Apologies for the convoluted title of this article, the good news is that the concepts are a lot more digestible than the title!
In my previous article I outlined some of the benefits to be derived from using “out of the box” SharePoint workspaces with Project Server. In this article I will explore the potential of SharePoint workspaces to deliver even more value to mature project management processes.
In order to create a new SharePoint Template and to make the changes suggested in this article you will need Administrative privileges on the Server that hosts Project Server as well as being a member of the Administrators group for Project Server.
A SharePoint Template is typically based upon a SharePoint site that has been created and modified to suit specific requirements. To create a new site go to the site actions tab in Project Web Access and select “Create” , on the Create page select the Sites and Workspaces option displayed under the Web Pages heading. Follow the prompts displayed on the New SharePoint Site page, selecting the Microsoft Office Project Workspace template as the basis for your new template.
Once you have been through the preliminary actions to create your template I guess the first place to start would be with the look and feel of the site itself – you can use any of the themes to change the colour scheme to be more suited to your corporate colourway, if you are really adventurous you can use SharePoint Designer to go beyond the themes available.
Incorporating your company logo is another popular requirement. One thing I have learnt is that trying to point to your own logo even if it is stored in the apparently correct folder within IIS tends to result in failure. A neat work around I have discovered is to rename the site logo image in IIS and to then upload your company logo to the IIS folder having saved it with the same name as the original default site logo image.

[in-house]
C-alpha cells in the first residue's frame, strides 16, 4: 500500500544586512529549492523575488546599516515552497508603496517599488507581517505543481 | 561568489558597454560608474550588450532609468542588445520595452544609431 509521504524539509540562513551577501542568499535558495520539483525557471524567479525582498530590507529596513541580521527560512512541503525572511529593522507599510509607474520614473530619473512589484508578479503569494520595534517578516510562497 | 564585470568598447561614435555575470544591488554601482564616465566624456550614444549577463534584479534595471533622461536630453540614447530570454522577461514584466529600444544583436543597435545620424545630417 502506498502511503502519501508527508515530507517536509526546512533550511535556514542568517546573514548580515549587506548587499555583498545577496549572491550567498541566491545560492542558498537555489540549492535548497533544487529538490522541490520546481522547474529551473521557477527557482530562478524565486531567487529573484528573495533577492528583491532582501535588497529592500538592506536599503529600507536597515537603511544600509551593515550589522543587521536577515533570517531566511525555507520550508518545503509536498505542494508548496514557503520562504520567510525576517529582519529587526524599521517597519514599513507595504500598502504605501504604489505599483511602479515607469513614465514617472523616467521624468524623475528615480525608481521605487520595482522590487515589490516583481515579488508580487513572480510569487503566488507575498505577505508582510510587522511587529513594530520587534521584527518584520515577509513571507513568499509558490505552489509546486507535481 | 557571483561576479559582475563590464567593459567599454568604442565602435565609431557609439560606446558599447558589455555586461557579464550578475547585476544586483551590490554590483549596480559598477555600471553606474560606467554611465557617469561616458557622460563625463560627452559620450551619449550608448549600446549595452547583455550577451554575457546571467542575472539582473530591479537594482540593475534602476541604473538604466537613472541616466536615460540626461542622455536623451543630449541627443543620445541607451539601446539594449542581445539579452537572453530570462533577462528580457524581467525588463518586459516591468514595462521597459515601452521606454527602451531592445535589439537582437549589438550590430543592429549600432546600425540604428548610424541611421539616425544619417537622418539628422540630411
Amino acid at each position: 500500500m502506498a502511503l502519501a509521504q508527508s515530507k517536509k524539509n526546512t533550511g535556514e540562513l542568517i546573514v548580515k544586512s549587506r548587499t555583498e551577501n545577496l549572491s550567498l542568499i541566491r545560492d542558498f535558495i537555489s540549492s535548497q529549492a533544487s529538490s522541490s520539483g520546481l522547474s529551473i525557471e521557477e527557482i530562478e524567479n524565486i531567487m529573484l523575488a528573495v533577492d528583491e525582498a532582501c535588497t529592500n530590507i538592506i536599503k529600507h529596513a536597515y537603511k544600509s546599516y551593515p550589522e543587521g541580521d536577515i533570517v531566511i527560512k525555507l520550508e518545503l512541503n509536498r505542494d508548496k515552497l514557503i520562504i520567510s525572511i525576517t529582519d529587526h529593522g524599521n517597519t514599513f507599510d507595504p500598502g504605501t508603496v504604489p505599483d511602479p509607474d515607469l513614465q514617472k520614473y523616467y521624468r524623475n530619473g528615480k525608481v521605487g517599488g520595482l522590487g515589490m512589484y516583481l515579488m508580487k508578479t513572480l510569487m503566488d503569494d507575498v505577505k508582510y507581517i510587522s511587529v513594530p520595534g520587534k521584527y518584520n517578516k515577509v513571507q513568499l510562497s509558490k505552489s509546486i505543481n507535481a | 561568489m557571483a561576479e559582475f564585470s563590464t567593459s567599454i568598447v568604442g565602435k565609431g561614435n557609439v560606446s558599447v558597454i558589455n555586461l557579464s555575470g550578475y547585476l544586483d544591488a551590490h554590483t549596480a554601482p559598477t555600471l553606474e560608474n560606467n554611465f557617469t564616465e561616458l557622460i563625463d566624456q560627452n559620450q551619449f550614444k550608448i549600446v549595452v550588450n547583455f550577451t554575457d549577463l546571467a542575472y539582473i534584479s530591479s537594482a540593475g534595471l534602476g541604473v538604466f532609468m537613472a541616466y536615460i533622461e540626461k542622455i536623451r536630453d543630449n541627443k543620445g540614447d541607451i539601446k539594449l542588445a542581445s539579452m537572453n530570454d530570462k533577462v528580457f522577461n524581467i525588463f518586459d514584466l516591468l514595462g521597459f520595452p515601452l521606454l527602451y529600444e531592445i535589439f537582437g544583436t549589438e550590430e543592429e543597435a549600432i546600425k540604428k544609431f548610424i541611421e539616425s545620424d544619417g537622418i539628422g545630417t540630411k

Having settled upon a colour scheme or theme and included your company logo the home page can now benefit from some attention. The site image “webpart” is an obvious candidate for the chop as it takes up space that could be better used by other more useful webparts.
There are a host of webparts you can elect to display on the homepage of your site template. The webparts that are available by default within SharePoint should address the majority of user requirements especially as some of them can be configured to display specific information defined by the user, the “Relevant Documents” webpart being a good example. If you are feeling adventurous you can develop your own – I have managed to create one or two webparts myself so this proposition is not as daunting as it may sound. The alternative would be to source a developer to create a custom webpart to suit your requirements.